By Tony Mancuso
UNIVERSITY PARK, Pa. - Growing up in California, redshirt sophomore Koa Farmer probably could not have envisioned the type of experience he has already attained at Penn State.
He signed a letter of intent to attend the University Park campus in February 2014 with aspirations of being a forensic science major, in addition to playing football for a program at the highest level.
"I've always been interested in this type of work," Farmer said. "When I was growing up, watching shows like Criminal Minds, CSI, Law and Order, I just loved watching those shows. I didn't see myself majoring in something that wasn't hands on like this."
Through his first few classes pertaining to forensic science in Happy Valley, Farmer struck a relationship with a professor in a quest to learn more about the profession. Forensic Science professor Dr. Jenifer Smith's influence solidified Farmer's belief that he wanted to pursue a career in the business.
Dr. Smith was then named to lead the Department of Forensic Sciences (DFS) in Washington, D.C., last summer. Although she left Penn State, Farmer remained in contact with to lay the groundwork for an opportunity to gain firsthand experience this summer.
Farmer is taking courses, working out with his teammates and then traveling to Washington, D.C. for a rotational internship program with several organizations, including the Federal Bureau of Investigation (FBI), Bureau of Alcohol, Tobacco and Firearms (ATF), Drug Enforcement Administration (DEA), Department of Forensic Sciences (DFS) and Metropolitan Police Department of the District of Columbia (MPD).
"I'm so grateful that I had to chance to meet her at Penn State," said Farmer. "She has been a huge influence on me. The experience I'm getting this summer is amazing."
Now focusing on a double major in criminology and sociology, Farmer travels to Virginia each Friday, staying at the family home of teammate Trace McSorley in Ashburn, Va., and then commuting into D.C.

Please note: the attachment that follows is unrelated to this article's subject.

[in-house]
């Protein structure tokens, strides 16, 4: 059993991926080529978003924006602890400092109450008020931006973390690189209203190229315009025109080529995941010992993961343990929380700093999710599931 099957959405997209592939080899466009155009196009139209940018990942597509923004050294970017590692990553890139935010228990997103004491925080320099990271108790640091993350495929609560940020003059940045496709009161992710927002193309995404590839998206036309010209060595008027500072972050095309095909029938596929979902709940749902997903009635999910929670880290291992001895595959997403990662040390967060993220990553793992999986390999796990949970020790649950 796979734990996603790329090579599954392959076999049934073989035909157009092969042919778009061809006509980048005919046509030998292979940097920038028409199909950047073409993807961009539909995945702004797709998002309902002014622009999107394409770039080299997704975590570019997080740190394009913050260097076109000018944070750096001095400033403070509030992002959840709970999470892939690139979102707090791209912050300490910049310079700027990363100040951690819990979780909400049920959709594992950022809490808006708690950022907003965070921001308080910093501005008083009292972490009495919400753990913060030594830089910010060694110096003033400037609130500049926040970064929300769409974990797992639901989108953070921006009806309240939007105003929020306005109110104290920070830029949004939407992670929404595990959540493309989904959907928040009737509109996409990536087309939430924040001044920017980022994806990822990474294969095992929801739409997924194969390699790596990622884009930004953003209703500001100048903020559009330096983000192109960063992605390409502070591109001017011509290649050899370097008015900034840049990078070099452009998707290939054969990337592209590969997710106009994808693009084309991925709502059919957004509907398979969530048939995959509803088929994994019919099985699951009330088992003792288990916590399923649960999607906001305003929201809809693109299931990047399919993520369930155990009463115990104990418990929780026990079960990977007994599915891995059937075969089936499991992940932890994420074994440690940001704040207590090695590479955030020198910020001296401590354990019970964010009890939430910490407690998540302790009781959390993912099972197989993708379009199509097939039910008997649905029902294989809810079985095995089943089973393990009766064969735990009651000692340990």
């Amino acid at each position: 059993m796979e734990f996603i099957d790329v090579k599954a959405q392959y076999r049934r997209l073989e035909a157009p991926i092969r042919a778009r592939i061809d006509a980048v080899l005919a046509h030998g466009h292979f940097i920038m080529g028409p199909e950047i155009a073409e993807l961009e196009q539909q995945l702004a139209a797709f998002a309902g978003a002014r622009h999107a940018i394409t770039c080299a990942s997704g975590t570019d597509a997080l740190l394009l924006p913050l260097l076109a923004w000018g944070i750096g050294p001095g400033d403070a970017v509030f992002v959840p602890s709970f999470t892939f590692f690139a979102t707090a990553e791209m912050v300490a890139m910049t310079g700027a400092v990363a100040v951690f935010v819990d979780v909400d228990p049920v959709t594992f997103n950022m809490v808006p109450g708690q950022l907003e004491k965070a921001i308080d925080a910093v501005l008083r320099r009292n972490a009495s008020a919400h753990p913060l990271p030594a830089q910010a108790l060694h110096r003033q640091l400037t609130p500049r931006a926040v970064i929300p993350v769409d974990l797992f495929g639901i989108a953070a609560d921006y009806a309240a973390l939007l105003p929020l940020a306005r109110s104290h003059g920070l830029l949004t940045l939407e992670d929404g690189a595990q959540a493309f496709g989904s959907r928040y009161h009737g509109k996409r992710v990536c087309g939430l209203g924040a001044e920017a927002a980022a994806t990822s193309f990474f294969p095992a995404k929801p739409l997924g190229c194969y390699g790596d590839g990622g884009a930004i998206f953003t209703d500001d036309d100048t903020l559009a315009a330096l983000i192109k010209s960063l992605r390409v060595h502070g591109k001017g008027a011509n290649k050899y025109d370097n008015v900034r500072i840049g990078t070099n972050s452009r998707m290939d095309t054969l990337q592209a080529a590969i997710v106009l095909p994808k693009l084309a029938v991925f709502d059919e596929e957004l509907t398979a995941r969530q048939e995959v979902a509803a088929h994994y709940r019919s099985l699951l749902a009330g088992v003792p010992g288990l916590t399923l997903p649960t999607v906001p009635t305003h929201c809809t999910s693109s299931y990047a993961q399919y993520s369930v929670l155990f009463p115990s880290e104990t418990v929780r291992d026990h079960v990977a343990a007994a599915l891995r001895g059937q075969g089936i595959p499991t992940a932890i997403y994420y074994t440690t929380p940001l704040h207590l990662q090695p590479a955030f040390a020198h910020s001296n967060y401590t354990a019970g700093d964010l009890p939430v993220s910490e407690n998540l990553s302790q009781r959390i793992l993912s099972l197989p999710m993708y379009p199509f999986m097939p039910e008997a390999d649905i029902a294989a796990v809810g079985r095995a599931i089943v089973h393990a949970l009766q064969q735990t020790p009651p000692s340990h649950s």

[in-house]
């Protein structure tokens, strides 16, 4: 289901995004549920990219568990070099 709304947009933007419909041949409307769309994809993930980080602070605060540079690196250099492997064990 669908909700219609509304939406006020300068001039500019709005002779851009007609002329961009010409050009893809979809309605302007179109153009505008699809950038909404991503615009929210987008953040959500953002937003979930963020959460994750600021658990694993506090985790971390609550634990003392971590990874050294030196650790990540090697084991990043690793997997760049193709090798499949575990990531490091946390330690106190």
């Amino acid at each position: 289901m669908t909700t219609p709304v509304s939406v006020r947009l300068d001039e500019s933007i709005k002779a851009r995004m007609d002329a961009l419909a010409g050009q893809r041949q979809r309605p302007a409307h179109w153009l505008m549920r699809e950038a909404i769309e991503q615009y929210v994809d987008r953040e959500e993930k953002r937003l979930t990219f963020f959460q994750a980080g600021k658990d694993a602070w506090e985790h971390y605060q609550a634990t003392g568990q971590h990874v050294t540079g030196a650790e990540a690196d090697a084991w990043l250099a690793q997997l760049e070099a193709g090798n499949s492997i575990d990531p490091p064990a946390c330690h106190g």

"I'm using this as a chance to figure out what I want to do," said Farmer. "That's why this has been so great being able to get some experience with so many different agencies. You can say you want to do one thing, but you just don't know until you experience it. It has been awesome this summer."
While shadowing the forensics department, Farmer helped gather fingerprints on a vehicle used in a crime and traveled to a crime scene to help gather evidence.
"It was like being in a movie. Here I was on a crime scene with this staff wearing a bullet proof vest and helping as they collected evidence and took photos of the crime scene," said Farmer.
Farmer called his Friday with the Metropolitan Police one of the most exciting days of his life.
"I was paired with the narcotics department with three other people in a car," said Farmer. "We were basically undercover while basically doing a stakeout. I'm sitting in the car when everyone moves in, and I just see everything happening as the sergeants move in."
From growth on the field as a football player to developing a career path, Farmer has already done his part in maximizing his opportunity as football student-athlete in his time at Penn State.
"The best thing for me was to come to Penn State," said Farmer. "All of the puzzle pieces are fitting. I get to play football. I get to attend a great school. I get to meet people and start my network. If I didn't come here, I would have never had the chance to meet someone like the head of the forensics department in Washington, D.C."
Farmer will continue the rotational program in Washington until the team returns to the practice field for training camp in early August.